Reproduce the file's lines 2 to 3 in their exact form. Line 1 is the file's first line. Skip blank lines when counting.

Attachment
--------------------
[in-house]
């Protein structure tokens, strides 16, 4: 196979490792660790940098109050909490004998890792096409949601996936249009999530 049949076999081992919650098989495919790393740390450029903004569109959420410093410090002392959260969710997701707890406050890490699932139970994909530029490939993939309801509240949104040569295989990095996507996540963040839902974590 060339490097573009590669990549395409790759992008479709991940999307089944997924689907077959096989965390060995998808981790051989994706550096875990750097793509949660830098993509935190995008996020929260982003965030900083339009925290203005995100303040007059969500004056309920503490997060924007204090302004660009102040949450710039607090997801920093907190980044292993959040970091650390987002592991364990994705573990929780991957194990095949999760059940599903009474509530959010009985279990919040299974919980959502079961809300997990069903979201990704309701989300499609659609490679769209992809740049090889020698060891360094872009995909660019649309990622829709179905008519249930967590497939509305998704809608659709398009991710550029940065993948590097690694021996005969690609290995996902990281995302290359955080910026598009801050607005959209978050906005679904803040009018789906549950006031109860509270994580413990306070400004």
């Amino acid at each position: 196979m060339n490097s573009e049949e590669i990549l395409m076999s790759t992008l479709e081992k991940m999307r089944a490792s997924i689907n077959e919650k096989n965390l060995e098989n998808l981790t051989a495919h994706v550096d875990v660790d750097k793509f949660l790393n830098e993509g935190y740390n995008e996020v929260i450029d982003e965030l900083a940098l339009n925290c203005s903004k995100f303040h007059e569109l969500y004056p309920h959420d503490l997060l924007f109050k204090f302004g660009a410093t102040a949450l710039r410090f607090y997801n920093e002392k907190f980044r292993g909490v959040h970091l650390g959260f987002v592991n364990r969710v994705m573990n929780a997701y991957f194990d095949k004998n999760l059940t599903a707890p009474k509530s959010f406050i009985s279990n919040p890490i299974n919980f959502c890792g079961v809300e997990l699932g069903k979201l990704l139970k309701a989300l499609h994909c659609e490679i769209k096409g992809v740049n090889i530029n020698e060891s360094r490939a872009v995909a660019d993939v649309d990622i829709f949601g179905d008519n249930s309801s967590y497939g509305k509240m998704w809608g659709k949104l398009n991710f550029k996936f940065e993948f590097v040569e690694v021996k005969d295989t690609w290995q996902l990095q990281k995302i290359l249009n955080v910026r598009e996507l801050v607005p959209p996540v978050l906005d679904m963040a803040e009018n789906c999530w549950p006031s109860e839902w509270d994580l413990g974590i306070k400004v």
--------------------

């Protein structure tokens, strides 16, 4: 196979490792660790940098109050909490004998890792096409949601996936249009999530 049949076999081992919650098989495919790393740390450029903004569109959420410093410090002392959260969710997701707890406050890490699932139970994909530029490939993939309801509240949104040569295989990095996507996540963040839902974590 060339490097573009590669990549395409790759992008479709991940999307089944997924689907077959096989965390060995998808981790051989994706550096875990750097793509949660830098993509935190995008996020929260982003965030900083339009925290203005995100303040007059969500004056309920503490997060924007204090302004660009102040949450710039607090997801920093907190980044292993959040970091650390987002592991364990994705573990929780991957194990095949999760059940599903009474509530959010009985279990919040299974919980959502079961809300997990069903979201990704309701989300499609659609490679769209992809740049090889020698060891360094872009995909660019649309990622829709179905008519249930967590497939509305998704809608659709398009991710550029940065993948590097690694021996005969690609290995996902990281995302290359955080910026598009801050607005959209978050906005679904803040009018789906549950006031109860509270994580413990306070400004």
């Amino acid at each position: 196979m060339n490097s573009e049949e590669i990549l395409m076999s790759t992008l479709e081992k991940m999307r089944a490792s997924i689907n077959e919650k096989n965390l060995e098989n998808l981790t051989a495919h994706v550096d875990v660790d750097k793509f949660l790393n830098e993509g935190y740390n995008e996020v929260i450029d982003e965030l900083a940098l339009n925290c203005s903004k995100f303040h007059e569109l969500y004056p309920h959420d503490l997060l924007f109050k204090f302004g660009a410093t102040a949450l710039r410090f607090y997801n920093e002392k907190f980044r292993g909490v959040h970091l650390g959260f987002v592991n364990r969710v994705m573990n929780a997701y991957f194990d095949k004998n999760l059940t599903a707890p009474k509530s959010f406050i009985s279990n919040p890490i299974n919980f959502c890792g079961v809300e997990l699932g069903k979201l990704l139970k309701a989300l499609h994909c659609e490679i769209k096409g992809v740049n090889i530029n020698e060891s360094r490939a872009v995909a660019d993939v649309d990622i829709f949601g179905d008519n249930s309801s967590y497939g509305k509240m998704w809608g659709k949104l398009n991710f550029k996936f940065e993948f590097v040569e690694v021996k005969d295989t690609w290995q996902l990095q990281k995302i290359l249009n955080v910026r598009e996507l801050v607005p959209p996540v978050l906005d679904m963040a803040e009018n789906c999530w549950p006031s109860e839902w509270d994580l413990g974590i306070k400004v």